Theologians who just won't die
Further Reading: Aquinas
- Mike Reeves was formerly UCCF's Head of Theology, and is now Theologian-at-Large at Wales Evangelical School of Theology. Follow him on Twitter @mike_reeves View all resources by Mike Reeves
Aquinas' style is so dry that he is extremely hard to digest if one bravely tries to read through the Summa Theologiae, one article after another; he is, however, so neat and methodical that it is a very easy work to dip into. And he is so lucid that he still makes himself perfectly understood without the need for any great mental effort by the reader (no mean feat after the best part of a millenium). In other words, the Summa - which is, quite obviously, the best place to get to know Aquinas - is genuinely open to the public.
The best version to use, both for reliability and ease, is the translation by the Fathers of the English Dominican Province. It is freely available online or in print in five volumes under the title Summa Theologica. There are abridgements, but the Summa is so easy to navigate that they are hardly necessary.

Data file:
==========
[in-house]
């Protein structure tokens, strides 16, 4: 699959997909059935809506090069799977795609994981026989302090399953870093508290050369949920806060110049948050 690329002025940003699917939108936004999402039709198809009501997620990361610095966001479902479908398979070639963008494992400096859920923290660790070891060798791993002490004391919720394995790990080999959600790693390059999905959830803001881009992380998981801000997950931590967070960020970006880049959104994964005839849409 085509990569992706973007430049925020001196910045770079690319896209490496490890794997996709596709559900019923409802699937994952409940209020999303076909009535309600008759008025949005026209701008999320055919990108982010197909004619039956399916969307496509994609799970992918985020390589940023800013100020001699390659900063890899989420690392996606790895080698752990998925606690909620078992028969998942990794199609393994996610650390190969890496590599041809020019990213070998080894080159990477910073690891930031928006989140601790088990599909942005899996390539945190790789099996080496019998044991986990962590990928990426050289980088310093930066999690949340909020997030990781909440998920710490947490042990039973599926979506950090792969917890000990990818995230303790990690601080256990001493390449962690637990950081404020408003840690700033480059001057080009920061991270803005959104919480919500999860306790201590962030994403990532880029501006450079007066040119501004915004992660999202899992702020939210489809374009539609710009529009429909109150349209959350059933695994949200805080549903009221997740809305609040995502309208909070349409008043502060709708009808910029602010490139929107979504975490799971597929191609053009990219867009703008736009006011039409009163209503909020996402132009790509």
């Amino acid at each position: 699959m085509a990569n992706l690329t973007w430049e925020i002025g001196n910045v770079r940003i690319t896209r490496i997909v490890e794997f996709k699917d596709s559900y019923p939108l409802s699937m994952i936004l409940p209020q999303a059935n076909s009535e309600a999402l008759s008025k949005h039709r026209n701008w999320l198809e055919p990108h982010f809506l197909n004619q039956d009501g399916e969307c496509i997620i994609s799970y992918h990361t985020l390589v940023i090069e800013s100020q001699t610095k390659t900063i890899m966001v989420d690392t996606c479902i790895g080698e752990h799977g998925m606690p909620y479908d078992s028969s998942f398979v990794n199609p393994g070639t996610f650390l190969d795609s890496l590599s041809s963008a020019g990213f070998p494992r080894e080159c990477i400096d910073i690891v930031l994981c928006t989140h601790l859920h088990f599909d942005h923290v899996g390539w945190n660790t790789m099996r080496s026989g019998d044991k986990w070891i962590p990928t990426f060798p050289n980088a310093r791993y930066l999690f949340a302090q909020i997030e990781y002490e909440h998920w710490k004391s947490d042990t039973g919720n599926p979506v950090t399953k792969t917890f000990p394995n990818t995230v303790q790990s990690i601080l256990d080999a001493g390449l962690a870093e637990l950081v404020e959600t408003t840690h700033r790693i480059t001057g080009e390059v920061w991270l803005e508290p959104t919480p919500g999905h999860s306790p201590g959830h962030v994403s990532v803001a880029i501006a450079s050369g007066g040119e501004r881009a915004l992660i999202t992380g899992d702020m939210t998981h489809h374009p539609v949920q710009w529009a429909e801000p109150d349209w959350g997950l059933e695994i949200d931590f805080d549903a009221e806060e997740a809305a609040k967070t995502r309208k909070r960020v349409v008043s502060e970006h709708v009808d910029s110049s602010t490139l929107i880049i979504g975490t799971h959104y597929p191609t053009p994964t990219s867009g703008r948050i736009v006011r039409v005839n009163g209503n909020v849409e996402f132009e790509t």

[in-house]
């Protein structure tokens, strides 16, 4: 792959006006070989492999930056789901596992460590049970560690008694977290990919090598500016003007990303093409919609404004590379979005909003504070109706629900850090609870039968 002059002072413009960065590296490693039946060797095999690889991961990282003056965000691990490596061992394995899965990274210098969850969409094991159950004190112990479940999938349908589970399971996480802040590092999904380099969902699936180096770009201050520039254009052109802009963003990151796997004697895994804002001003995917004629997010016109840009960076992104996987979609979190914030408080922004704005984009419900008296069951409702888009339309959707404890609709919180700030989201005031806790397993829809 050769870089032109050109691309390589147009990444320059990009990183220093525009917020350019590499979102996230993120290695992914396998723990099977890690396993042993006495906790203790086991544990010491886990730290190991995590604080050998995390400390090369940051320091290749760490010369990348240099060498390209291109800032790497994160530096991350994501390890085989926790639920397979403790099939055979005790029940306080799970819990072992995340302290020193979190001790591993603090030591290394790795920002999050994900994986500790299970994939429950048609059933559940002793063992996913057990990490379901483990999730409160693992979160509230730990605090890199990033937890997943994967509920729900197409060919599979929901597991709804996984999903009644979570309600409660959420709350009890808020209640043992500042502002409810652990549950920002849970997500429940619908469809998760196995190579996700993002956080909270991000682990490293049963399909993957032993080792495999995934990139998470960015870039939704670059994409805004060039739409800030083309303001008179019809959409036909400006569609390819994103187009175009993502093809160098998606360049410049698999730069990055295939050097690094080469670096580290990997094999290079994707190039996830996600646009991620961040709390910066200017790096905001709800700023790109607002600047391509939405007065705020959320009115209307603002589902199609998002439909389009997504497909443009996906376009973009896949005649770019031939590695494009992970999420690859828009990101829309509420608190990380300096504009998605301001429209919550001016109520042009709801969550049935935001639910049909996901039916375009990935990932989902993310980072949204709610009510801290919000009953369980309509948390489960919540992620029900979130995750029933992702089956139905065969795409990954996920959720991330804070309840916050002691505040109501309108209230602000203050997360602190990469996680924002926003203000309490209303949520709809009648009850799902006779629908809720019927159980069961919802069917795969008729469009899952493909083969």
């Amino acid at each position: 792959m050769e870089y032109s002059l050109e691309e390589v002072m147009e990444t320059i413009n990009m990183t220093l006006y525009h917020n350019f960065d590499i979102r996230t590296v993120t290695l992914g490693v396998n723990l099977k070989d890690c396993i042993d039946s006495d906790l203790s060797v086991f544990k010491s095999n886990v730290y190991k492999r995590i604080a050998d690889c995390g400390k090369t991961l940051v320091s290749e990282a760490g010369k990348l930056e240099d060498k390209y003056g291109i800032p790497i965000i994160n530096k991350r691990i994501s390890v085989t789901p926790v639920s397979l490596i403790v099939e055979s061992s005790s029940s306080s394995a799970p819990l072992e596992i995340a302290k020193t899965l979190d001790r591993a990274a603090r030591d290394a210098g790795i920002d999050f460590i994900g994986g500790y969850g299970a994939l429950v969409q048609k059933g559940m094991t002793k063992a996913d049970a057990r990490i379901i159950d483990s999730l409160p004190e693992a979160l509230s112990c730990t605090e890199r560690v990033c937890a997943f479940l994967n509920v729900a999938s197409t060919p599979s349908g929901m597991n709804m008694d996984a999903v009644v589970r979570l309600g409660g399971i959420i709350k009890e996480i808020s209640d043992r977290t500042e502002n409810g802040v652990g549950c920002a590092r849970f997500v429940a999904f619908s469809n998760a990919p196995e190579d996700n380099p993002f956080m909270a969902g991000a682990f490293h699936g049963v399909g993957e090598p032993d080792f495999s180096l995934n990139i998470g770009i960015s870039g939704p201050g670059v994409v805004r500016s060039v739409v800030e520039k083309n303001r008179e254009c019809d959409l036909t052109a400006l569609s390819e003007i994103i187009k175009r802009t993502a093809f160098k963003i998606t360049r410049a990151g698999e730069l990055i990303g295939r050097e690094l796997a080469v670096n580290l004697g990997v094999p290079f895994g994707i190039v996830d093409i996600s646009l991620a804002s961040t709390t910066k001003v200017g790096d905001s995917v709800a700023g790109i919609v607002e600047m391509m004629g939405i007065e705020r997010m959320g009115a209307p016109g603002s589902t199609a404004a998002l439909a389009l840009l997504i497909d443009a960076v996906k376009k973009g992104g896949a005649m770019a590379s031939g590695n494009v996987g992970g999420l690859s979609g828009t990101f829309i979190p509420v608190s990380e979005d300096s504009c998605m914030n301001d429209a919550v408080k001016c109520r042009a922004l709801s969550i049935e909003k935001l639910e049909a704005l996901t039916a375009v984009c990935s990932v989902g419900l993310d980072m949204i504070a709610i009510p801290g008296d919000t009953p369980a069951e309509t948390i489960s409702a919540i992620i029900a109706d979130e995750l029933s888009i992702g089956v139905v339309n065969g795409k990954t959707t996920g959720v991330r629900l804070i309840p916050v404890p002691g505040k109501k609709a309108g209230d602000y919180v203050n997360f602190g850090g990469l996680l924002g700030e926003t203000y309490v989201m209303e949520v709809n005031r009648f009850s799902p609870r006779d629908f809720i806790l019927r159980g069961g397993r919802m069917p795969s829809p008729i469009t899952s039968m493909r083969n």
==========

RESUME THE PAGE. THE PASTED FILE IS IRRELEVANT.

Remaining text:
While it is now a little dated, James Weisheipl has written what is still perhaps the most useful single-volume introduction to the man and his thought, Thomas D'Aquino: His Life, Thought and Work.
Two more detailed - and quite brilliant - examinations of Aquinas' theology are Brian Davies' The Thought of Thomas Aquinas and Eleonore Stump's Aquinas.